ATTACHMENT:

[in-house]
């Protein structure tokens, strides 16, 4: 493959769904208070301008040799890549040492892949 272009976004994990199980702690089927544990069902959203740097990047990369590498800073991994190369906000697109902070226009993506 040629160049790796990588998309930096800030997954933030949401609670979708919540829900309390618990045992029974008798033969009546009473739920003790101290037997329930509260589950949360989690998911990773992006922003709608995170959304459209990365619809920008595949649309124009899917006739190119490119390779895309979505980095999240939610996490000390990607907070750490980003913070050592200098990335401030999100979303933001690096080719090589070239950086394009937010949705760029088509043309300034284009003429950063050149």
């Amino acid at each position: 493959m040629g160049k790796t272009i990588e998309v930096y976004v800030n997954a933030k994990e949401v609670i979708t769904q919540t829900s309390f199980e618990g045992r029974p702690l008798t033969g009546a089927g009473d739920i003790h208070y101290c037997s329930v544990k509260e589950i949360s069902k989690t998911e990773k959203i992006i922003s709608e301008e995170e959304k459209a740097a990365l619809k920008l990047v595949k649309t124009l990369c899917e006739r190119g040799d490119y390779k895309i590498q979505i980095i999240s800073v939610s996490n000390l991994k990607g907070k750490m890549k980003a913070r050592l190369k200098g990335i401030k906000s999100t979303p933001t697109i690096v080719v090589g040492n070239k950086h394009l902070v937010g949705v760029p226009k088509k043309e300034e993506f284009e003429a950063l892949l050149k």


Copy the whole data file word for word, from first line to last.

[in-house]
């Protein structure tokens, strides 16, 4: 493959769904208070301008040799890549040492892949 272009976004994990199980702690089927544990069902959203740097990047990369590498800073991994190369906000697109902070226009993506 040629160049790796990588998309930096800030997954933030949401609670979708919540829900309390618990045992029974008798033969009546009473739920003790101290037997329930509260589950949360989690998911990773992006922003709608995170959304459209990365619809920008595949649309124009899917006739190119490119390779895309979505980095999240939610996490000390990607907070750490980003913070050592200098990335401030999100979303933001690096080719090589070239950086394009937010949705760029088509043309300034284009003429950063050149």
């Amino acid at each position: 493959m040629g160049k790796t272009i990588e998309v930096y976004v800030n997954a933030k994990e949401v609670i979708t769904q919540t829900s309390f199980e618990g045992r029974p702690l008798t033969g009546a089927g009473d739920i003790h208070y101290c037997s329930v544990k509260e589950i949360s069902k989690t998911e990773k959203i992006i922003s709608e301008e995170e959304k459209a740097a990365l619809k920008l990047v595949k649309t124009l990369c899917e006739r190119g040799d490119y390779k895309i590498q979505i980095i999240s800073v939610s996490n000390l991994k990607g907070k750490m890549k980003a913070r050592l190369k200098g990335i401030k906000s999100t979303p933001t697109i690096v080719v090589g040492n070239k950086h394009l902070v937010g949705v760029p226009k088509k043309e300034e993506f284009e003429a950063l892949l050149k």